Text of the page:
This victory was a big test for the Peoples Party. Its victory at least illuminated the reality that the dominant majority of then-West Pakistan was safe from provincial prejudice, religious frenzy, sectarianism and differences of caste. But the path to political power is very difficult and the PPP and Bhutto failed to do what was needed of them.

It is said that Ravana of Lanka had a thousand hands and when one of his hands got injured, he began to fight with the other hand. Similarly, the affluent classes too have a thousand hands. They do not admit defeat easily nor do they withdraw happily from their political and economic dominance. It is correct that the people clearly defeated them in the 1970 elections but wealth is not an intoxication which an election verdict can take off. The need of the hour was to beware this unlimited power of the enemy.

The stamp of this economic power of the wealthy could also be found on Pakistan’s national laws and institutions of law and order, especially the military, which were arrayed against popular demands whether it be the clash of democracy and dictatorship, the conflict of capital and labour, the struggle for citizens’ rights, the demand for wage increases or linguistic rights.

Sometimes section 144 was imposed to maintain peace, sometimes strikes were declared illegal under cover of basic industry, sometimes people were arrested without registering a case against them or presenting them in court for the security of Pakistan; though there was no such law according to which those who raised the prices of basic necessities received proper punishment. No such law was present according to which a case be registered upon non-provision of conveniences of medicine and treatment; or to investigate those who kept the nation ignorant; or according to which the hungry, homeless, unclothed and unemployed could move the chains of the court.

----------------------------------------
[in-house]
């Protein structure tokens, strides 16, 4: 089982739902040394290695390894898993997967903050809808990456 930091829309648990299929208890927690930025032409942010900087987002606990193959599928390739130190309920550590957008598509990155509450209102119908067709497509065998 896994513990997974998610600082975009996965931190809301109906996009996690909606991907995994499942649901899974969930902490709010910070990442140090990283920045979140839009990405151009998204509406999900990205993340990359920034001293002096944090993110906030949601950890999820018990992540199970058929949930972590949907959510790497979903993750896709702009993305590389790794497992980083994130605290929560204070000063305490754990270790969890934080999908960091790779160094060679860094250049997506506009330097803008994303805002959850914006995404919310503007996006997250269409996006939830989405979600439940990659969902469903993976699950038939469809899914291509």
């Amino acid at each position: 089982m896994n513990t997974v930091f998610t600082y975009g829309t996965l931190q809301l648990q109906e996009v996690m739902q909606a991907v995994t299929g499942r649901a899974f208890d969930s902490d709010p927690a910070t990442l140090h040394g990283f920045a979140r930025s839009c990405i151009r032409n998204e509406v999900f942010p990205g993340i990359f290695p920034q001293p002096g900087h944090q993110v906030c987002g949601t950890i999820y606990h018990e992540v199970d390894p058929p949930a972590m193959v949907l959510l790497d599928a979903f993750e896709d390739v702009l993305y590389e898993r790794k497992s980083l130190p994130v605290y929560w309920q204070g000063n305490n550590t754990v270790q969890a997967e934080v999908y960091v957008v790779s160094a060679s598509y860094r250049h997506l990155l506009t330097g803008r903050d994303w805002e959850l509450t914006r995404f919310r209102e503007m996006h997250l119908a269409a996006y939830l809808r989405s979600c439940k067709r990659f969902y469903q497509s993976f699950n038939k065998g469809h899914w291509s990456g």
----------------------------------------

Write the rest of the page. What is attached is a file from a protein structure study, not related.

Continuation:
In short, Pakistan’s economic and social life was at that moment held captive inside a triangle. One angle of this triangle represented the interest of the ruling classes; the second, law; and the third was the the bureaucracy and the establishment. All these three angles were related to each other as well as being helpers and supporters of each other. No problem of the people could be solved without breaking the power of this triangle.

The big question confronting the victors of the 1970 elections in Pakistan was how to break the power of this triangle. The electorate wanted the Awami League and Peoples Party to act honestly upon the socialist principles of their manifestos while formulating a new constitution that would guarantee the rights of all.

Alas all of this came to naught as the elected assembly initially did not meet as the dictator Yahya Khan and Bhutto’s PPP did not want the majority party from East Pakistan to form government, as was its right. This caused great unrest in East Pakistan, which soon escalated into the call for independence on March 26, 1971 and ultimately led to a war of independence with East Pakistan becoming the independent state of Bangladesh.

The assembly session was eventually held when Khan resigned four days after Pakistan surrendered in Bangladesh and Bhutto took over. Bhutto became the Prime Minister of Pakistan in 1973, after the post was recreated by the new Constitution.

The lesson from the 1970 election that eventually broke Pakistan a year later and its aftermath was that the popularity which is attained during some temporary excitement upon the shoulders of the people, is indeed temporary and comes and goes. These events proved and continue to prove in Naya Pakistan 50 years on that permanent and durable leadership is the one which remains steadfast on the righteous path of ideas and action for the completion of the true interests of the people and the remedy of their basic issues.

AIOU Solved Assignment 1 Code 4668 Spring 2023

Q.3   What were the impacts of nationalization of banks on the financial sector in Pakistan? Explain in detail.     

  1. Introduction to Banking Nationalization of banks of Privatization of banks